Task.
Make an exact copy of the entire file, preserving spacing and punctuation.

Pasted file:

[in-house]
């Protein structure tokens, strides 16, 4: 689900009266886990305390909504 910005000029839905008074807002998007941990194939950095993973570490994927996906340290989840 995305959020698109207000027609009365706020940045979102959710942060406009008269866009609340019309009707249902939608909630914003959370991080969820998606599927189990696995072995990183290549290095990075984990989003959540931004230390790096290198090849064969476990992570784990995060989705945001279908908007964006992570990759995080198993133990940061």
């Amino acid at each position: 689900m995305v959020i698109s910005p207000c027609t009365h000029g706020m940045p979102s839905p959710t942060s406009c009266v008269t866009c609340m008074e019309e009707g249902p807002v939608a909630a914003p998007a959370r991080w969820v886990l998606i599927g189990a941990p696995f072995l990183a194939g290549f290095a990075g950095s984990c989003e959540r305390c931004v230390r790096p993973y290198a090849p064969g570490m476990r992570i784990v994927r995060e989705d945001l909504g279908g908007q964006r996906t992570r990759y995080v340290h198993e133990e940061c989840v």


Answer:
[in-house]
């Protein structure tokens, strides 16, 4: 689900009266886990305390909504 910005000029839905008074807002998007941990194939950095993973570490994927996906340290989840 995305959020698109207000027609009365706020940045979102959710942060406009008269866009609340019309009707249902939608909630914003959370991080969820998606599927189990696995072995990183290549290095990075984990989003959540931004230390790096290198090849064969476990992570784990995060989705945001279908908007964006992570990759995080198993133990940061």
């Amino acid at each position: 689900m995305v959020i698109s910005p207000c027609t009365h000029g706020m940045p979102s839905p959710t942060s406009c009266v008269t866009c609340m008074e019309e009707g249902p807002v939608a909630a914003p998007a959370r991080w969820v886990l998606i599927g189990a941990p696995f072995l990183a194939g290549f290095a990075g950095s984990c989003e959540r305390c931004v230390r790096p993973y290198a090849p064969g570490m476990r992570i784990v994927r995060e989705d945001l909504g279908g908007q964006r996906t992570r990759y995080v340290h198993e133990e940061c989840v």